Hezekiah was a revolutionary for simple. He was extremely focused. He was against cluttered spiritual lives. Evidently God liked this characteristic about him because 2 Kings 18:3 indicates that Hezekiah did what “was right in the Lord’s sight.”
He returned God’s people to the Lord. He brought them through an extreme makeover. He got rid of some things. First, he removed the high places and cut down the Asherah poles (2 Kings 18:4). Basically, he threw out the altars that were set up to make-believe gods. He took out the godless clutter that had been competing for the attention and the affection of the people.
Most church leaders are willing to do that. This move was surely understood and embraced by even the nominal God worshippers in Hezekiah’s day. They would expect the leader to insist that the people worship God.
Eliminating pagan idols is one thing, but what Hezekiah did next was controversial. Many church leaders would struggle to emulate his next move. Surely, people in his day struggled with this next change.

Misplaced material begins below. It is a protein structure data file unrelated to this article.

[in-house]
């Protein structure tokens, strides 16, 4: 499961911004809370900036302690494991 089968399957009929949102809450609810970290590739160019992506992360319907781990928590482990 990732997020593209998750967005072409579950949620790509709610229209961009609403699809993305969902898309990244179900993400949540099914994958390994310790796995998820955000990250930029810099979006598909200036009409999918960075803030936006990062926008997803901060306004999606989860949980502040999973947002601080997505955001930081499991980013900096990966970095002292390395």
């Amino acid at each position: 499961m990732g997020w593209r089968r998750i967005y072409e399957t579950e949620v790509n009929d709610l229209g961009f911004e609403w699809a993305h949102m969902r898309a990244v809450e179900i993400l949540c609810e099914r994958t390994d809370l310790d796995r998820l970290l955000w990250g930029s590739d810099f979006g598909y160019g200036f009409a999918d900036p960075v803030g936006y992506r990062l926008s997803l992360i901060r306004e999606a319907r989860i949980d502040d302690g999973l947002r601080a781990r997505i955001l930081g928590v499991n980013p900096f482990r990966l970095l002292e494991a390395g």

He broke the bronze snake that Moses had made—on purpose.
He did not just drop it and claim it was an accident. He broke it into pieces. The mental picture of a baseball player breaking a bat over his knee comes close. Yes, it was the special and sacred snake. The snake that was crafted and held by Moses. The snake that God had instructed Moses to make. The snake that was the source of salvation for the people from their snakebites (Num. 21:6–8).
He got rid of it because it was clutter. It was clutter because the people worshipped it. It took attention away from the real Savior. Bronze was worshipped. A fake snake was adored. What was once a good thing became an idol. It got in the way of their worship of God. The tool for worship became the object of worship.
In many churches the original tools for life change have created too much clutter. Instead of uniting, they divide focus. The programs have become ends in themselves.
Most churches need an extreme makeover and a modern-day Hezekiah.
For Hezekiah, eliminating the bronze snake was most likely not a popular decision, especially with the religious crowd steeped deep in tradition. Most extreme makeovers involving God’s people are difficult.
Hezekiah did something that was probably perceived as being on the edge of sanity. It was a radical move. And this pleased God. In fact, there was no king like him before or after his time (2 Kings 18:5).
The church needs some modern-day Hezekiahs.
Would the next Hezekiah please begin the extreme makeover?
Adapted from Simple Church (B&H Publishing Group, 2006)